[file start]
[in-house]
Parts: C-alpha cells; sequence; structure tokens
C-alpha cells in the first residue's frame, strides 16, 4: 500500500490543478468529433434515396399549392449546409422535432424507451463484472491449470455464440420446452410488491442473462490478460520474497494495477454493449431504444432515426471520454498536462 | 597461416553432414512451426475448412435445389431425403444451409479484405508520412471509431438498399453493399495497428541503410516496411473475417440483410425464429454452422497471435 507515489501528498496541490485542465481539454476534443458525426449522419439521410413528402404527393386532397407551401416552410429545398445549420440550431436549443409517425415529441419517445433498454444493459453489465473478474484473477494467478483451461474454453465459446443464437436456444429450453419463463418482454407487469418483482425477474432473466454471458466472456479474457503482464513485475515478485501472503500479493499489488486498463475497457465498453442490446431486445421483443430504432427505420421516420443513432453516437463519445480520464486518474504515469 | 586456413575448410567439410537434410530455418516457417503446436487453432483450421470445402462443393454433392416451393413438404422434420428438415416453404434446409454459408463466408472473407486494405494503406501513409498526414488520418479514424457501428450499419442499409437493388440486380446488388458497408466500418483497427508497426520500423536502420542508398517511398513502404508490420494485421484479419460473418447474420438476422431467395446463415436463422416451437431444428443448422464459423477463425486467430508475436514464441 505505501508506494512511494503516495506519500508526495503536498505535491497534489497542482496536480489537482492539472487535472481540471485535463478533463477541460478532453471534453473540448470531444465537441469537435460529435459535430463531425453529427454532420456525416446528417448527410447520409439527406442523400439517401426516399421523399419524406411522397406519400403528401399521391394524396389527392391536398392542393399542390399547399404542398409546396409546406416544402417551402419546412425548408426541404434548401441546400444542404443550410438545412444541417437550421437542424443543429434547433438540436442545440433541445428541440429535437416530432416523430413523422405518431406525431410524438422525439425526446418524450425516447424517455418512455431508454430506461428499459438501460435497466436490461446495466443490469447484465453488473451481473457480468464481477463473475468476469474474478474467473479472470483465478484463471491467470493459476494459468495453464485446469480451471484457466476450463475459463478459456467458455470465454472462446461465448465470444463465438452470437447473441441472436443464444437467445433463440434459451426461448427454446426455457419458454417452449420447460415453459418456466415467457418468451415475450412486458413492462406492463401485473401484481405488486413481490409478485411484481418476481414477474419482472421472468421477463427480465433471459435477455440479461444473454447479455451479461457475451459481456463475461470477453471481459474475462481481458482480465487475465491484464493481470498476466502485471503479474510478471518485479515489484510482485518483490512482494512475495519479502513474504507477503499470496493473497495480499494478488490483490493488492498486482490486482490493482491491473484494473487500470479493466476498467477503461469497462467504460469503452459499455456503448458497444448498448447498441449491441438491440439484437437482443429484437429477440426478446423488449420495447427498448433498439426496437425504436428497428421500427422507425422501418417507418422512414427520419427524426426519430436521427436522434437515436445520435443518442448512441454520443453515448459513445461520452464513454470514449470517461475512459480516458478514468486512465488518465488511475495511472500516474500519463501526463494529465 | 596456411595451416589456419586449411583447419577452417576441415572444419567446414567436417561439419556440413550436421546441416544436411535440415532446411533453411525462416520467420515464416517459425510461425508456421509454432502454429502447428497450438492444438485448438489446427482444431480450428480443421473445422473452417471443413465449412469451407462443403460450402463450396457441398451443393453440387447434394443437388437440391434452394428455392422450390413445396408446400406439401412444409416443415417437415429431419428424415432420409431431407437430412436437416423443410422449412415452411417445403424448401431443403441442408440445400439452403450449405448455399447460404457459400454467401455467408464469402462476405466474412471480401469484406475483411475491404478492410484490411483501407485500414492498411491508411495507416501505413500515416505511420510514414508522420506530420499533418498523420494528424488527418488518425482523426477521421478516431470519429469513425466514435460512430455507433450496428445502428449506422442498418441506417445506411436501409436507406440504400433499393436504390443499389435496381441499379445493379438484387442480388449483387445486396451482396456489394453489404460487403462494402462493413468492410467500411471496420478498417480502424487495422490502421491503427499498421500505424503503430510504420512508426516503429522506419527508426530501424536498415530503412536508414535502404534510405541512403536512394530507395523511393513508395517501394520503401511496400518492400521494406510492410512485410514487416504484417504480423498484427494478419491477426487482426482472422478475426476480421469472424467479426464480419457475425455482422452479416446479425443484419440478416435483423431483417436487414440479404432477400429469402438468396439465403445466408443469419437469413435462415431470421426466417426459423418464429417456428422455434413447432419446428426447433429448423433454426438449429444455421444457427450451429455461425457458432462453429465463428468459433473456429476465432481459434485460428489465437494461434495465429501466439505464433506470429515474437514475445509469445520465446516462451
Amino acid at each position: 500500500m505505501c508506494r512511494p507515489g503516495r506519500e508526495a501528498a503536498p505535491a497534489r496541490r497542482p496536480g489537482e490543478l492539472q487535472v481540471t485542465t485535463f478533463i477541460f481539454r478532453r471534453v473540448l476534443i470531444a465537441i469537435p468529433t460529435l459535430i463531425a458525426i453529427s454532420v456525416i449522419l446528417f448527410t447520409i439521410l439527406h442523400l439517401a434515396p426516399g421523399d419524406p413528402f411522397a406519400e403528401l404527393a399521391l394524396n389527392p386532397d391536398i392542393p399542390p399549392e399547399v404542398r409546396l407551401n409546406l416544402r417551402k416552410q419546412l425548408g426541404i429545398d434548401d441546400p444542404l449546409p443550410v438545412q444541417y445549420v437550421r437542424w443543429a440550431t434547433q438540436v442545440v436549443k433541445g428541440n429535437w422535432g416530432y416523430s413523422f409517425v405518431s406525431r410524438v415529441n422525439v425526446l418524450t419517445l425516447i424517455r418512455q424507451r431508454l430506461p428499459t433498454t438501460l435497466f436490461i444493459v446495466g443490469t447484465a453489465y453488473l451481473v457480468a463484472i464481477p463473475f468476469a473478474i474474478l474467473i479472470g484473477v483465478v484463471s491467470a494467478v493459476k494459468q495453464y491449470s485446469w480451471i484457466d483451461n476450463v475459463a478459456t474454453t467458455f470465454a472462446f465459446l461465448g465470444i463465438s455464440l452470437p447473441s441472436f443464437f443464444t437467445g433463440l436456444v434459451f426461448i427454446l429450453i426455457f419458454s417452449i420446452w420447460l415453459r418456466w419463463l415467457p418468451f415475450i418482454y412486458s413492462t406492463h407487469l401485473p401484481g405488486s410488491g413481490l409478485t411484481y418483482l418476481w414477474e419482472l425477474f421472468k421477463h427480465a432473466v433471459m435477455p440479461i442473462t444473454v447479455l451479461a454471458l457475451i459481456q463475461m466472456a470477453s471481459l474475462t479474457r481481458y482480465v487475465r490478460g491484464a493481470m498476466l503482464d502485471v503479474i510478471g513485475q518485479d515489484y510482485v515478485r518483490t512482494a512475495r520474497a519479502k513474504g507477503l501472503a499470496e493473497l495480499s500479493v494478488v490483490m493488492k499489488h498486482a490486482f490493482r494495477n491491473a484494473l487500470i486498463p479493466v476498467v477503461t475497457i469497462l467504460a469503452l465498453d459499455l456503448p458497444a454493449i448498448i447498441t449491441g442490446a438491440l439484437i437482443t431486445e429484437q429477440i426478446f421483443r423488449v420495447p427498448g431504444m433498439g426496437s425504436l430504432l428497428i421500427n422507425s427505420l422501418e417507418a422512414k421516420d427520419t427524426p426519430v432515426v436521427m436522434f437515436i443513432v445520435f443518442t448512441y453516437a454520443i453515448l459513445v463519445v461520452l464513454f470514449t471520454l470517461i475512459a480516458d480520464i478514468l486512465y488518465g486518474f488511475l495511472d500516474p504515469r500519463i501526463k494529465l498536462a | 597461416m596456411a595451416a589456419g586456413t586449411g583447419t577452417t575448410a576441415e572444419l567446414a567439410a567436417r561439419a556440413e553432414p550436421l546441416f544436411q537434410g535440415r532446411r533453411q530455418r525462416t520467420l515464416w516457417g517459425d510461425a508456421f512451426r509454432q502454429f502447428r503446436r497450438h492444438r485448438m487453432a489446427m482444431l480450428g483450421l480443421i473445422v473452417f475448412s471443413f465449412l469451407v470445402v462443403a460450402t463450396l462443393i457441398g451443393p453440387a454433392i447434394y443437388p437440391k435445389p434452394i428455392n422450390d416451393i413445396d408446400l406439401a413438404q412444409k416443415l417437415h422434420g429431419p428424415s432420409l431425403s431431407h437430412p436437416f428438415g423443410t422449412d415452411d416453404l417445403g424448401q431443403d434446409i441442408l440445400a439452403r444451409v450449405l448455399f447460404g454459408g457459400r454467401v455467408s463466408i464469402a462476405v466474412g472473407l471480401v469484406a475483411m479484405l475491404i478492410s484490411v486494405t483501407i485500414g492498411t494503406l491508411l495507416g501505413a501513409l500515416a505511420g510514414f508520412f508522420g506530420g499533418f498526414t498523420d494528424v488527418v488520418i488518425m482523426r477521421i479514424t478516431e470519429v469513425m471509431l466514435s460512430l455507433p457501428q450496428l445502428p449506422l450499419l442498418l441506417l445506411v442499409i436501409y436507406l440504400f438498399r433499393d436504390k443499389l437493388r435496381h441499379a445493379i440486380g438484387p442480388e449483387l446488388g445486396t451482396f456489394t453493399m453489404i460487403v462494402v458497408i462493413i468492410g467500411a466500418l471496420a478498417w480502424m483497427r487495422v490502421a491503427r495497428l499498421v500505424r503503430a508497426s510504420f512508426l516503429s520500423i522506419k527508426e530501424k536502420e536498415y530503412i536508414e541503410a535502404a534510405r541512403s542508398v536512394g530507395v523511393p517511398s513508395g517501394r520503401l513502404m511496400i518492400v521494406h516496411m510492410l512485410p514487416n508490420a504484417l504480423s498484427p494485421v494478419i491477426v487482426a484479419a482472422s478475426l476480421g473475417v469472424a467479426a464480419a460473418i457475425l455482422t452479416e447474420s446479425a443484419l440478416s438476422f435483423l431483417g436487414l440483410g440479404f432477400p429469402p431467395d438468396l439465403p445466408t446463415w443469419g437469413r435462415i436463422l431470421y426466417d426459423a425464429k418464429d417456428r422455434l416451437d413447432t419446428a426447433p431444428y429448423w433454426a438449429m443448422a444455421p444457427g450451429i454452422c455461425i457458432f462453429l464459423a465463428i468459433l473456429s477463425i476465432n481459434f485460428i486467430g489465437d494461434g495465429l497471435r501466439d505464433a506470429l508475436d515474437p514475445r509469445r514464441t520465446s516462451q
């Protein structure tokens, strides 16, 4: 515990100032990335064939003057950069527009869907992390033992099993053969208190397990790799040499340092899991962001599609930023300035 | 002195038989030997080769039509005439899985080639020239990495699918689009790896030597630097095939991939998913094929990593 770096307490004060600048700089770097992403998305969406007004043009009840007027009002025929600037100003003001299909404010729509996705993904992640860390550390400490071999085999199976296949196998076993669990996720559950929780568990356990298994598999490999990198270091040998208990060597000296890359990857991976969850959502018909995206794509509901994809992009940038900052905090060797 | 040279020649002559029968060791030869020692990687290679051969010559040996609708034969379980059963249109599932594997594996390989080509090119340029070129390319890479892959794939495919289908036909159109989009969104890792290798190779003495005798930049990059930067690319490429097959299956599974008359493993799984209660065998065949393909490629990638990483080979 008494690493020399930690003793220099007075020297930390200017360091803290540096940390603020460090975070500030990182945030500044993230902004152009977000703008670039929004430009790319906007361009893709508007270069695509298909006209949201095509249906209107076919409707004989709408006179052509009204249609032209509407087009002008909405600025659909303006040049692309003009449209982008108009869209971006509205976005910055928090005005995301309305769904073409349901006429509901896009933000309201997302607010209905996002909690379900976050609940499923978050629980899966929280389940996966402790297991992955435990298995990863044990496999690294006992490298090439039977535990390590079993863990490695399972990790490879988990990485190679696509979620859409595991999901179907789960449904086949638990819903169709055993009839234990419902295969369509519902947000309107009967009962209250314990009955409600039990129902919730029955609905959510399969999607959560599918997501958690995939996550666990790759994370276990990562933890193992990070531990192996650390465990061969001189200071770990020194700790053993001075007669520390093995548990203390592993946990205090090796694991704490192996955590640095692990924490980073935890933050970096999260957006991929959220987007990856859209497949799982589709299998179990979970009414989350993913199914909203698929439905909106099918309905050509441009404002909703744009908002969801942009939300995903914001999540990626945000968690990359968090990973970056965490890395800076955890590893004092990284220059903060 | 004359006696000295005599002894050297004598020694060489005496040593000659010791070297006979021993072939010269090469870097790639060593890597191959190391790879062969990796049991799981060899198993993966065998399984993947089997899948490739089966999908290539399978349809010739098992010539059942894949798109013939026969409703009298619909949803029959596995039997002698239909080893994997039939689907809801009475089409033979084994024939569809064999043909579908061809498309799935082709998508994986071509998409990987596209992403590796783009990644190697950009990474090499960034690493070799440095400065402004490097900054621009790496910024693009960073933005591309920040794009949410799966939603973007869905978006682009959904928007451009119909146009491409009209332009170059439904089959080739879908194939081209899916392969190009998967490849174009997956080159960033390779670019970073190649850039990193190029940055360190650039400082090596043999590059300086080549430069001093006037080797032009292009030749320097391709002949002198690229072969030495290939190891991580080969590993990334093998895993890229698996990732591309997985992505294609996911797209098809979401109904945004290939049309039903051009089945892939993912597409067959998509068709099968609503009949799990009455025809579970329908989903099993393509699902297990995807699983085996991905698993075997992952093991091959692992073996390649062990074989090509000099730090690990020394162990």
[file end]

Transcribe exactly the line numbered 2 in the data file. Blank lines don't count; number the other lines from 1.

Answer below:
Parts: C-alpha cells; sequence; structure tokens